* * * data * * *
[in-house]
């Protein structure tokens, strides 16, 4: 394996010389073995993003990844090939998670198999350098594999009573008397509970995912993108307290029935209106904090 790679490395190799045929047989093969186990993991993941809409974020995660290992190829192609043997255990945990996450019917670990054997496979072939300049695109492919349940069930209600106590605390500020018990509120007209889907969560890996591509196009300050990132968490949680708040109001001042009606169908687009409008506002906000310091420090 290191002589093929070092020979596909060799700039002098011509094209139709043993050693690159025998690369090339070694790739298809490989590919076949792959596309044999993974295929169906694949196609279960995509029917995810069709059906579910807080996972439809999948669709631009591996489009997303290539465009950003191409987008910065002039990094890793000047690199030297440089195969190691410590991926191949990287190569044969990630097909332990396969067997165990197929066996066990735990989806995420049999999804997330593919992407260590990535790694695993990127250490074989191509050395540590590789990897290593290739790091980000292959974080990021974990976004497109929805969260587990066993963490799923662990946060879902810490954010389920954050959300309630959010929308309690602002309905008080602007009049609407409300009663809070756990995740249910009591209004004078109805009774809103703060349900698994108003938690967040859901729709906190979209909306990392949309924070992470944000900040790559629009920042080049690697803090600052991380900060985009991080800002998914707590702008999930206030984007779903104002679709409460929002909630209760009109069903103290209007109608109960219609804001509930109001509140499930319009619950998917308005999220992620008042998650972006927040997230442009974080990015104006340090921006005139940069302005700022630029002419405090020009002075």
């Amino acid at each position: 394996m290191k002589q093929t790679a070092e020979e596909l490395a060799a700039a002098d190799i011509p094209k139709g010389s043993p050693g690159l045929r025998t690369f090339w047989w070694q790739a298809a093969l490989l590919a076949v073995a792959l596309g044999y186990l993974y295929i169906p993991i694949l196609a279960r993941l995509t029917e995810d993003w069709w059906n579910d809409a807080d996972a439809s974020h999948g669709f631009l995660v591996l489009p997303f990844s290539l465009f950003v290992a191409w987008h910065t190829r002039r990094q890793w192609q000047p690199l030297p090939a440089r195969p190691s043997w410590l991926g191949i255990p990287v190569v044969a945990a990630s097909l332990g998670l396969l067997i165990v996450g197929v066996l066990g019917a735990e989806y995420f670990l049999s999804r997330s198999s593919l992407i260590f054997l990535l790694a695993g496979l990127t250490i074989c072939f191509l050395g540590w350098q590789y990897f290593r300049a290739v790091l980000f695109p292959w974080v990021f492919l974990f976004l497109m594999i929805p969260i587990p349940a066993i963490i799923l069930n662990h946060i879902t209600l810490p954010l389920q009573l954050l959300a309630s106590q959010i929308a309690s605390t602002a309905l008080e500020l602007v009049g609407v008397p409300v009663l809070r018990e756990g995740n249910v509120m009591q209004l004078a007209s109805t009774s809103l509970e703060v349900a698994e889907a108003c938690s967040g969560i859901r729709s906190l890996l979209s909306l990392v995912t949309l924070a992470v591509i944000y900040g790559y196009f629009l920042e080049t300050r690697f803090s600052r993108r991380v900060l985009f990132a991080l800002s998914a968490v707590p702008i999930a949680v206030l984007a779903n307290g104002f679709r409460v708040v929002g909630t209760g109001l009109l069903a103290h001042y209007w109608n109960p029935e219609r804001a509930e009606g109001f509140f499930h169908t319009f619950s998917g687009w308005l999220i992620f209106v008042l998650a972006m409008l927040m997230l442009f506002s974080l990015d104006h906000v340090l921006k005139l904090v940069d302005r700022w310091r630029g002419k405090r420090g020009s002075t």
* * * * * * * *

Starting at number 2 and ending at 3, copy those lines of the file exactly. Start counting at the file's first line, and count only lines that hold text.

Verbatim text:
């Protein structure tokens, strides 16, 4: 394996010389073995993003990844090939998670198999350098594999009573008397509970995912993108307290029935209106904090 790679490395190799045929047989093969186990993991993941809409974020995660290992190829192609043997255990945990996450019917670990054997496979072939300049695109492919349940069930209600106590605390500020018990509120007209889907969560890996591509196009300050990132968490949680708040109001001042009606169908687009409008506002906000310091420090 290191002589093929070092020979596909060799700039002098011509094209139709043993050693690159025998690369090339070694790739298809490989590919076949792959596309044999993974295929169906694949196609279960995509029917995810069709059906579910807080996972439809999948669709631009591996489009997303290539465009950003191409987008910065002039990094890793000047690199030297440089195969190691410590991926191949990287190569044969990630097909332990396969067997165990197929066996066990735990989806995420049999999804997330593919992407260590990535790694695993990127250490074989191509050395540590590789990897290593290739790091980000292959974080990021974990976004497109929805969260587990066993963490799923662990946060879902810490954010389920954050959300309630959010929308309690602002309905008080602007009049609407409300009663809070756990995740249910009591209004004078109805009774809103703060349900698994108003938690967040859901729709906190979209909306990392949309924070992470944000900040790559629009920042080049690697803090600052991380900060985009991080800002998914707590702008999930206030984007779903104002679709409460929002909630209760009109069903103290209007109608109960219609804001509930109001509140499930319009619950998917308005999220992620008042998650972006927040997230442009974080990015104006340090921006005139940069302005700022630029002419405090020009002075």
């Amino acid at each position: 394996m290191k002589q093929t790679a070092e020979e596909l490395a060799a700039a002098d190799i011509p094209k139709g010389s043993p050693g690159l045929r025998t690369f090339w047989w070694q790739a298809a093969l490989l590919a076949v073995a792959l596309g044999y186990l993974y295929i169906p993991i694949l196609a279960r993941l995509t029917e995810d993003w069709w059906n579910d809409a807080d996972a439809s974020h999948g669709f631009l995660v591996l489009p997303f990844s290539l465009f950003v290992a191409w987008h910065t190829r002039r990094q890793w192609q000047p690199l030297p090939a440089r195969p190691s043997w410590l991926g191949i255990p990287v190569v044969a945990a990630s097909l332990g998670l396969l067997i165990v996450g197929v066996l066990g019917a735990e989806y995420f670990l049999s999804r997330s198999s593919l992407i260590f054997l990535l790694a695993g496979l990127t250490i074989c072939f191509l050395g540590w350098q590789y990897f290593r300049a290739v790091l980000f695109p292959w974080v990021f492919l974990f976004l497109m594999i929805p969260i587990p349940a066993i963490i799923l069930n662990h946060i879902t209600l810490p954010l389920q009573l954050l959300a309630s106590q959010i929308a309690s605390t602002a309905l008080e500020l602007v009049g609407v008397p409300v009663l809070r018990e756990g995740n249910v509120m009591q209004l004078a007209s109805t009774s809103l509970e703060v349900a698994e889907a108003c938690s967040g969560i859901r729709s906190l890996l979209s909306l990392v995912t949309l924070a992470v591509i944000y900040g790559y196009f629009l920042e080049t300050r690697f803090s600052r993108r991380v900060l985009f990132a991080l800002s998914a968490v707590p702008i999930a949680v206030l984007a779903n307290g104002f679709r409460v708040v929002g909630t209760g109001l009109l069903a103290h001042y209007w109608n109960p029935e219609r804001a509930e009606g109001f509140f499930h169908t319009f619950s998917g687009w308005l999220i992620f209106v008042l998650a972006m409008l927040m997230l442009f506002s974080l990015d104006h906000v340090l921006k005139l904090v940069d302005r700022w310091r630029g002419k405090r420090g020009s002075t």